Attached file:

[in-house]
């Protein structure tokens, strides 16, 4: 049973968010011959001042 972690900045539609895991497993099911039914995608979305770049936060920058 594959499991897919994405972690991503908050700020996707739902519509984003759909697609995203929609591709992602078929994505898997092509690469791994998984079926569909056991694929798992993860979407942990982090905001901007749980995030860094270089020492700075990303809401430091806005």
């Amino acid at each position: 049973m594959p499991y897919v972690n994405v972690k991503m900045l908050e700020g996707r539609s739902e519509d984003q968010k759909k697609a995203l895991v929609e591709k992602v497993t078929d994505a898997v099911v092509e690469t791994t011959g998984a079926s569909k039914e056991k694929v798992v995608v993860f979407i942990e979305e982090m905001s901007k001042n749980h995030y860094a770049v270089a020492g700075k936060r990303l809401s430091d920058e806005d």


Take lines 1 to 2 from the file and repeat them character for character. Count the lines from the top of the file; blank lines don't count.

[in-house]
């Protein structure tokens, strides 16, 4: 049973968010011959001042 972690900045539609895991497993099911039914995608979305770049936060920058 594959499991897919994405972690991503908050700020996707739902519509984003759909697609995203929609591709992602078929994505898997092509690469791994998984079926569909056991694929798992993860979407942990982090905001901007749980995030860094270089020492700075990303809401430091806005």